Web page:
Quick — tick off the leadership traits that you often hear from conference speakers, read in leadership books or blogs, or study in training programs.
I’m guessing your list includes these: inspiring, visionary, passionate, focused, disciplined, decisive, ethical.
The lesser known qualities of leadership get far less mention, but still they play a huge role in determining success over a leader’s lifetime.
A vindictive boss imprisons his staff. When an employee makes a mistake, the boss has a chance to give feedback and help the employee grow from the experience.
Then the two come to the proverbial fork in the road: To forgive and move forward or to victimize and warn against any future risk-taking that might lead to another mistake. Other employees learn as onlookers.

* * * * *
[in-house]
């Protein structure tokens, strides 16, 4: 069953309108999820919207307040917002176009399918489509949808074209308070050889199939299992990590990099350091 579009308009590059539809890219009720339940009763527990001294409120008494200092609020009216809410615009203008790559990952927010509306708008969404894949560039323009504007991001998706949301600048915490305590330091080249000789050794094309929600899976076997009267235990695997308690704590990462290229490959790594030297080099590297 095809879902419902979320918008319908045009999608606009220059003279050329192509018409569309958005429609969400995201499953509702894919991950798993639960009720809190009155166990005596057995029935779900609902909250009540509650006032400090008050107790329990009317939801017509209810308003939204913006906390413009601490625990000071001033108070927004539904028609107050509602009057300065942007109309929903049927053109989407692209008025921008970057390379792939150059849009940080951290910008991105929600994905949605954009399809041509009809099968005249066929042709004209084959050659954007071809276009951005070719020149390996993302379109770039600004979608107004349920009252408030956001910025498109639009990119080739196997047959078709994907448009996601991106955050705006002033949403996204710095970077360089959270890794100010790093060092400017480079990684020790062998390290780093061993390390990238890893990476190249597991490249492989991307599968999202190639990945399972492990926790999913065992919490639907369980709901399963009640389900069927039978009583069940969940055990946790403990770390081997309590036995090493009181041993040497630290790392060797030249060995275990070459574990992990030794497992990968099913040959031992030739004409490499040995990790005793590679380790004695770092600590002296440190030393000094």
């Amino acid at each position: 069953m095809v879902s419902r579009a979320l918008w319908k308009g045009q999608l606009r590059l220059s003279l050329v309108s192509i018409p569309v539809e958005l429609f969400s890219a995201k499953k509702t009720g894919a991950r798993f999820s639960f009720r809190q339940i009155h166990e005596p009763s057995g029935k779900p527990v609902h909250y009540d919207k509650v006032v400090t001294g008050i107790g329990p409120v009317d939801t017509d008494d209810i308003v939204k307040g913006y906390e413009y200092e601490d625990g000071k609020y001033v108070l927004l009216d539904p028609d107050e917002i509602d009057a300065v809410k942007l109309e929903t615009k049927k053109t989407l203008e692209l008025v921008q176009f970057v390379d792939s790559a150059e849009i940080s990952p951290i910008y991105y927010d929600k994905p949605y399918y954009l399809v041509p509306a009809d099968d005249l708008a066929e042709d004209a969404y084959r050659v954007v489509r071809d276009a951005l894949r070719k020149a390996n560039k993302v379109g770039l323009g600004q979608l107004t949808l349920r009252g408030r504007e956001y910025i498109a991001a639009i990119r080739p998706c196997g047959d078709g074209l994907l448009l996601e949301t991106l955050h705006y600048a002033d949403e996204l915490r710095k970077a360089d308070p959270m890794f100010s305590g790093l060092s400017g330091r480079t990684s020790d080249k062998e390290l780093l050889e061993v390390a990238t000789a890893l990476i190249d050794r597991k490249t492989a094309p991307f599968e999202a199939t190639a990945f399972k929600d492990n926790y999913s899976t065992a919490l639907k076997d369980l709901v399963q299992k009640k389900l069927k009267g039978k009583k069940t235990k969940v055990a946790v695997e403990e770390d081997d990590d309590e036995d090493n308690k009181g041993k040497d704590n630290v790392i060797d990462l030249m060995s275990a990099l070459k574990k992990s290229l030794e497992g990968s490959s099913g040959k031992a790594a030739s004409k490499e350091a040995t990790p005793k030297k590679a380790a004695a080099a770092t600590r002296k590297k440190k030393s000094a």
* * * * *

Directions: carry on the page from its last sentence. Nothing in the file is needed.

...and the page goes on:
Does the boss hold that employee captive forever because of the past mistake, or does the employee get to move forward with a clean slate? If forgiveness is not free-flowing, all employees learn to be extra cautious before contributing new ideas.
Perhaps the descriptive phrase attached to President Ronald Reagan more often than any other is “positive attitude.”
A Google search of “Ronald Reagan” and “positive attitude” will return 199,000 results. An upbeat, hopeful attitude attracts followers and encourages people to engage with a mission.